Amidst uncertainty over Tibet's future, the Tibetan refugees on Sunday turned out in large number to vote in preliminary round of elections to choose future leadership that will have crucial responsibility to lead Tibetan movement, since aging – 75 year –old- Dalai Lama had signaled his retirement.
Voting for pre -polls scheduled to select candidates for Kalon Tripa (Prime Minister) and for 44 members Tibetan parliament began on high note, as Tibetan refugees made beelines at booth when polling began at 9 in the morning. Those candidates who manage to secure 33 percent of the total votes will be qualified to enter general elections slated for March next year.
This year a total number of 79,449 Tibetans are registered as voters in comparision to 2006 when there were 72,771 voters. The elections were held in all the settlements in India.
Unlike previous election, which witnessed low enthusiasm recording 48 per cent turn out; voter's response in the preliminary rounds this time was overwhelming, particularly from the younger generations.
Tibetans from different walks of life including students, bureaucrats, women and monastic community could be seen jostling with green books (registration books) to cast their votes. Tibetan leaders expressed happiness over crowd's hording at the polling booths. "I am glad to see Tibetan crowds at polling station" the current Tibetan Prime Minister Samdhong Rinpoche who cast his vote at booths outside Tibetan secretariat told Hindustan Times.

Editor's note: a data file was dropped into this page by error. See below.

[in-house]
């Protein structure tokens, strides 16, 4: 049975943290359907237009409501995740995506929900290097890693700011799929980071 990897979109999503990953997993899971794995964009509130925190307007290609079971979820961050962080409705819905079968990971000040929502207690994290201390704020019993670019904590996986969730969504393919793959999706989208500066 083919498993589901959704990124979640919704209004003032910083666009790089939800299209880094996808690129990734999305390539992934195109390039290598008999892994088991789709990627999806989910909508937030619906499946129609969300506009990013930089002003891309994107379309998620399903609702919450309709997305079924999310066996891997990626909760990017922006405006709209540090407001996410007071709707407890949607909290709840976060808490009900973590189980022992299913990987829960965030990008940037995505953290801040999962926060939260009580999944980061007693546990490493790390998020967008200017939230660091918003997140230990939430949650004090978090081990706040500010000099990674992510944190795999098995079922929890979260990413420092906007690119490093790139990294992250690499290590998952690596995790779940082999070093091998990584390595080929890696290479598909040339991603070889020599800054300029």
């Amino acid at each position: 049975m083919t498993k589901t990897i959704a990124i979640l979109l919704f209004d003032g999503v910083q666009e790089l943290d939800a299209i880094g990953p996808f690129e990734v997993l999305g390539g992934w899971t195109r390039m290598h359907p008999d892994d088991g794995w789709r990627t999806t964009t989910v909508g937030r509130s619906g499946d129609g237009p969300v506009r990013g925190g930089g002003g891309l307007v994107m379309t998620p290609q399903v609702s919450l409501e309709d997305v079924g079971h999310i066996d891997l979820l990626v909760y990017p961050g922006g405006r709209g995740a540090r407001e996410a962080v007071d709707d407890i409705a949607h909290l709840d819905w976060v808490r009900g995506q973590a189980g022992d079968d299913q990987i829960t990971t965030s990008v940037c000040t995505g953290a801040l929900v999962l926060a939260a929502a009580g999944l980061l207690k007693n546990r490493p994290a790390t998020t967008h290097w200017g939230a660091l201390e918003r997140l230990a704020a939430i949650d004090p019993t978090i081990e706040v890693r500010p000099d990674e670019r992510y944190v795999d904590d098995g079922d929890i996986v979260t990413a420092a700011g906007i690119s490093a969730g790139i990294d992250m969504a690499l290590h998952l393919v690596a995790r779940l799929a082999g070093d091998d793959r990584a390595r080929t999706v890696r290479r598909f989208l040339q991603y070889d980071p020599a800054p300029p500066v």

Rinpoche has remained two time prime minister; he did not contest elections this time owing to provisions of Tibetan charter, which bars anyone for running for third consecutive time in row. With over one dozen candidates in fray for Prime Minister, the prominent include Harvard University Professor Lobsang Sangay, Tibetan diplomat Tenzin Tethong Namgyal, former President of Tibetan Youth Congress Tsetan Norbu, Speaker Pempa Tsering, Deputy- Speaker Dolma Gyari is lone only woman candidate.
Numbers of voters were more at the polling booth located at premises of main Buddhist temple located outside Dalai Lama's residence in Mcleodganj. After Tibetan struggled to make their way to the booths, officers on duty called for Indian police to restore order.
Tibet's exiled leader- the Dalai Lama, who drew worlds attention to the vexed Tibetan issue, did not caste his vote for nominating either the parliamentarians or selecting candidates for coveted post of Prime Minister.
"On this issue we cannot comment anything," said Tenzing Taklha, joint secretary at Dalai Lama's private office.
Dalai Lama Tenzing Gyatso , Tibet’s temporal and Spiritual head had set up Tibetan -government-in-exile in after he fled Lhasa in 1959- he describes himself semi retired.
Tibetan had been attaching greater significance to the elections as they believe the future leadership has more crucial role to play in taking forward the Tibetan movement, as there growing fear that Dalai Lama's death would create a void in Tibetan polity. Dalai Lama, who received Nobel Prize for peace for advocating Gandhian philosophy of Non-violence, is still indecisive about his succession. Chinahas already shown up its intention for picking up next Dalai Lama, even though Tenzing Gyatso says that his re incarnate would be born in free country. Dalai Lama seeks greater autonomy for Chinese controlled Tibet but communist regime refuses to soften its stance even after nine rounds of talks with his emissaries.
The results of the preliminary rounds would be compiled after a month since the ballots would be collected from Tibetan settlements all over India, Bhutan, and Nepal and from North America.
"It will take time to compile the results, but the reports say that response to the elections had been overwhelming, " said Jhamphel Chosang Chief Election commissioner in Central Tibetan administration.
Past few months have witnessed robust election campaign from Tibetans in exile.